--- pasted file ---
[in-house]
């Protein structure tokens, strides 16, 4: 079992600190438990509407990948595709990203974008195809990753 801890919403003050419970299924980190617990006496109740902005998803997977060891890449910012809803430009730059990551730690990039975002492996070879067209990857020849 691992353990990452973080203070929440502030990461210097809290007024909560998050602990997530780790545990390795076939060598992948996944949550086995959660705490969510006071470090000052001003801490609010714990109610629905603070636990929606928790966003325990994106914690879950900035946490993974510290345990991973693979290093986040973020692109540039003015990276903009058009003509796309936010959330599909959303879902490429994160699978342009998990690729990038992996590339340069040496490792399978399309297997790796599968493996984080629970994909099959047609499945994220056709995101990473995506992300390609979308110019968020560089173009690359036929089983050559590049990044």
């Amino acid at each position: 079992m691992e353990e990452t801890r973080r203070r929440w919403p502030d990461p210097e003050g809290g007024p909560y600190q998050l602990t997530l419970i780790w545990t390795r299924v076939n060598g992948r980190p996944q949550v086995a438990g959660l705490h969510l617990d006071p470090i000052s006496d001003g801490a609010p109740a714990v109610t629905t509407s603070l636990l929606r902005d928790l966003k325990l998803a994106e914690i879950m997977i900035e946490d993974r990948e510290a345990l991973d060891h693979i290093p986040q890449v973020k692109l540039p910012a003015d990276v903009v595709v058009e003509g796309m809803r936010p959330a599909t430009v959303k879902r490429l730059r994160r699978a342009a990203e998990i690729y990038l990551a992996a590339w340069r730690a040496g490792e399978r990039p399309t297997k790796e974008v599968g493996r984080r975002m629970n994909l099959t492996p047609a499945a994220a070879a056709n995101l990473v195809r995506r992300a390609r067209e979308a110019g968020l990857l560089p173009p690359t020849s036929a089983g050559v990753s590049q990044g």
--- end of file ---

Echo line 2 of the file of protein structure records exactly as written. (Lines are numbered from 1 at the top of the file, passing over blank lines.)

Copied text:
């Protein structure tokens, strides 16, 4: 079992600190438990509407990948595709990203974008195809990753 801890919403003050419970299924980190617990006496109740902005998803997977060891890449910012809803430009730059990551730690990039975002492996070879067209990857020849 691992353990990452973080203070929440502030990461210097809290007024909560998050602990997530780790545990390795076939060598992948996944949550086995959660705490969510006071470090000052001003801490609010714990109610629905603070636990929606928790966003325990994106914690879950900035946490993974510290345990991973693979290093986040973020692109540039003015990276903009058009003509796309936010959330599909959303879902490429994160699978342009998990690729990038992996590339340069040496490792399978399309297997790796599968493996984080629970994909099959047609499945994220056709995101990473995506992300390609979308110019968020560089173009690359036929089983050559590049990044």